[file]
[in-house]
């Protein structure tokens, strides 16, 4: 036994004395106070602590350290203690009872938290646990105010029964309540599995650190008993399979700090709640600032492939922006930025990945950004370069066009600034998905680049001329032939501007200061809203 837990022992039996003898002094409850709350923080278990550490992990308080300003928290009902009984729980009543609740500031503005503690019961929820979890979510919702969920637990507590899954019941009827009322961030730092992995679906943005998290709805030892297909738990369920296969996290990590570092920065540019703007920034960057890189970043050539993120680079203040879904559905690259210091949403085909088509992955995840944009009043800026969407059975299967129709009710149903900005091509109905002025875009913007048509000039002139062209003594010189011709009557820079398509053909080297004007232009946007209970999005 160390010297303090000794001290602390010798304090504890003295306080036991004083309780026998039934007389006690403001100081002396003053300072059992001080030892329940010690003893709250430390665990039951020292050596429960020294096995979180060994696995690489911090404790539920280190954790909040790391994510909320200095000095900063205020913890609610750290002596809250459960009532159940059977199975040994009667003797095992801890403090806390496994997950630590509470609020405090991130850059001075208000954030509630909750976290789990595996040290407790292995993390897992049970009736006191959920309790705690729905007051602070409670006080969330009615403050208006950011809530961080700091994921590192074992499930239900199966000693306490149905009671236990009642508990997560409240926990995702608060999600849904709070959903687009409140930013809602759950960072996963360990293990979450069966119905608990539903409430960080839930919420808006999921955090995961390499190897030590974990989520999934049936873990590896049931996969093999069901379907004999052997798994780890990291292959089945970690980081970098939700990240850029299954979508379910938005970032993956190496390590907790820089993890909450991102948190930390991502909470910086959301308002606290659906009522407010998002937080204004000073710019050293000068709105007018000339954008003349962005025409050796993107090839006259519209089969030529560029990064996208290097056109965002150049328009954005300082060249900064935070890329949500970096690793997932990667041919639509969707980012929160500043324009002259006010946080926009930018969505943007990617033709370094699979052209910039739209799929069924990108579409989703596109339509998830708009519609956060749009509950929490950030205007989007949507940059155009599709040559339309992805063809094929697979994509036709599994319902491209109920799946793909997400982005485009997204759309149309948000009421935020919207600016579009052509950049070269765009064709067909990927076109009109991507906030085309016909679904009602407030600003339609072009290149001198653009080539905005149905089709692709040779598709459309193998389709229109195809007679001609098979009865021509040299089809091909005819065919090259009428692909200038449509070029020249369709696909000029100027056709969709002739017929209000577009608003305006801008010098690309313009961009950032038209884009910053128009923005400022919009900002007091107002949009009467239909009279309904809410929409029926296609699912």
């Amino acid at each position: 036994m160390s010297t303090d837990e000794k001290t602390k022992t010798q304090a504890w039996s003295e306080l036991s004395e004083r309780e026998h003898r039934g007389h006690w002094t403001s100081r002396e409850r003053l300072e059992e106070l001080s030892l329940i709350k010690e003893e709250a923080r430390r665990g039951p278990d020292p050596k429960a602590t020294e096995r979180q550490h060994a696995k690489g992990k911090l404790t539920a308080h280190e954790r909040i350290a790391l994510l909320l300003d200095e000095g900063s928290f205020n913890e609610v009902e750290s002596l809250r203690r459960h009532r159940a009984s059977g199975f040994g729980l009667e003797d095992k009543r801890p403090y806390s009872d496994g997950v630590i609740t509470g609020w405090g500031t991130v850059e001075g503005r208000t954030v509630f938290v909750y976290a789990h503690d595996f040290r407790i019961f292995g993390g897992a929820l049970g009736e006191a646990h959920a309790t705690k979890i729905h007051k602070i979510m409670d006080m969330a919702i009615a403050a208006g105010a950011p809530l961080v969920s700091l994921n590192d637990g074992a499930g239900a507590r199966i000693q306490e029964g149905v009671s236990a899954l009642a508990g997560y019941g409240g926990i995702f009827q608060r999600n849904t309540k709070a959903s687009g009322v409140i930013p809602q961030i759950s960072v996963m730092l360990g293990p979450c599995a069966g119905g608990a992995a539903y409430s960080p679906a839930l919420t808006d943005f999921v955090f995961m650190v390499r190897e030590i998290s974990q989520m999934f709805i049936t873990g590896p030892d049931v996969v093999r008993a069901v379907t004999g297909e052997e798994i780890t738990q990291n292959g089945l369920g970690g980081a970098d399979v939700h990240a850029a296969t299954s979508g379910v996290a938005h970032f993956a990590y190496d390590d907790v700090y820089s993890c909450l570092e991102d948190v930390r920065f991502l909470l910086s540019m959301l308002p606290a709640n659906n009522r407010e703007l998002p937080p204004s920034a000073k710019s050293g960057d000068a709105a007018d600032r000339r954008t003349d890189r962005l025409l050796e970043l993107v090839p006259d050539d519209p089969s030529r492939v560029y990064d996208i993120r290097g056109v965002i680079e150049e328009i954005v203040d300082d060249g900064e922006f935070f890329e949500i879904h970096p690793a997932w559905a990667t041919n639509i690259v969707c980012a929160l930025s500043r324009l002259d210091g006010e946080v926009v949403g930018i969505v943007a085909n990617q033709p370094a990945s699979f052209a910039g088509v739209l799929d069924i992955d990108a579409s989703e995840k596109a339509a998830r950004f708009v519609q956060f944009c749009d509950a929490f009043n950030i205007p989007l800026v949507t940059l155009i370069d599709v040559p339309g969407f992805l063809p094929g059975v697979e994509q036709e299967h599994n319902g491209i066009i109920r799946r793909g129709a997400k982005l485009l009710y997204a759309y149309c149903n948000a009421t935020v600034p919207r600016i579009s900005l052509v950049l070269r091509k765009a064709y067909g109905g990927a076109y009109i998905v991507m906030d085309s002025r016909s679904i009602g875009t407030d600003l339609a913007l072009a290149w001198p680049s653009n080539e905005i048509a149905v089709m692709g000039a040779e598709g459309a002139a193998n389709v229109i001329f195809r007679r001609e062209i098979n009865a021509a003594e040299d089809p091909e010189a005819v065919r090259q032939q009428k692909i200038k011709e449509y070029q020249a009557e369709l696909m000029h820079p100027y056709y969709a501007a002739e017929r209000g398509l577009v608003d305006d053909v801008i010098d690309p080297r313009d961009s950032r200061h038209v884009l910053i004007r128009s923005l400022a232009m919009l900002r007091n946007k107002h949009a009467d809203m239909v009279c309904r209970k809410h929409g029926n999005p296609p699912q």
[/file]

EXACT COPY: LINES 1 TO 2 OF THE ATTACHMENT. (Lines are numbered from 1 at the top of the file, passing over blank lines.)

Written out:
[in-house]
């Protein structure tokens, strides 16, 4: 036994004395106070602590350290203690009872938290646990105010029964309540599995650190008993399979700090709640600032492939922006930025990945950004370069066009600034998905680049001329032939501007200061809203 837990022992039996003898002094409850709350923080278990550490992990308080300003928290009902009984729980009543609740500031503005503690019961929820979890979510919702969920637990507590899954019941009827009322961030730092992995679906943005998290709805030892297909738990369920296969996290990590570092920065540019703007920034960057890189970043050539993120680079203040879904559905690259210091949403085909088509992955995840944009009043800026969407059975299967129709009710149903900005091509109905002025875009913007048509000039002139062209003594010189011709009557820079398509053909080297004007232009946007209970999005 160390010297303090000794001290602390010798304090504890003295306080036991004083309780026998039934007389006690403001100081002396003053300072059992001080030892329940010690003893709250430390665990039951020292050596429960020294096995979180060994696995690489911090404790539920280190954790909040790391994510909320200095000095900063205020913890609610750290002596809250459960009532159940059977199975040994009667003797095992801890403090806390496994997950630590509470609020405090991130850059001075208000954030509630909750976290789990595996040290407790292995993390897992049970009736006191959920309790705690729905007051602070409670006080969330009615403050208006950011809530961080700091994921590192074992499930239900199966000693306490149905009671236990009642508990997560409240926990995702608060999600849904709070959903687009409140930013809602759950960072996963360990293990979450069966119905608990539903409430960080839930919420808006999921955090995961390499190897030590974990989520999934049936873990590896049931996969093999069901379907004999052997798994780890990291292959089945970690980081970098939700990240850029299954979508379910938005970032993956190496390590907790820089993890909450991102948190930390991502909470910086959301308002606290659906009522407010998002937080204004000073710019050293000068709105007018000339954008003349962005025409050796993107090839006259519209089969030529560029990064996208290097056109965002150049328009954005300082060249900064935070890329949500970096690793997932990667041919639509969707980012929160500043324009002259006010946080926009930018969505943007990617033709370094699979052209910039739209799929069924990108579409989703596109339509998830708009519609956060749009509950929490950030205007989007949507940059155009599709040559339309992805063809094929697979994509036709599994319902491209109920799946793909997400982005485009997204759309149309948000009421935020919207600016579009052509950049070269765009064709067909990927076109009109991507906030085309016909679904009602407030600003339609072009290149001198653009080539905005149905089709692709040779598709459309193998389709229109195809007679001609098979009865021509040299089809091909005819065919090259009428692909200038449509070029020249369709696909000029100027056709969709002739017929209000577009608003305006801008010098690309313009961009950032038209884009910053128009923005400022919009900002007091107002949009009467239909009279309904809410929409029926296609699912």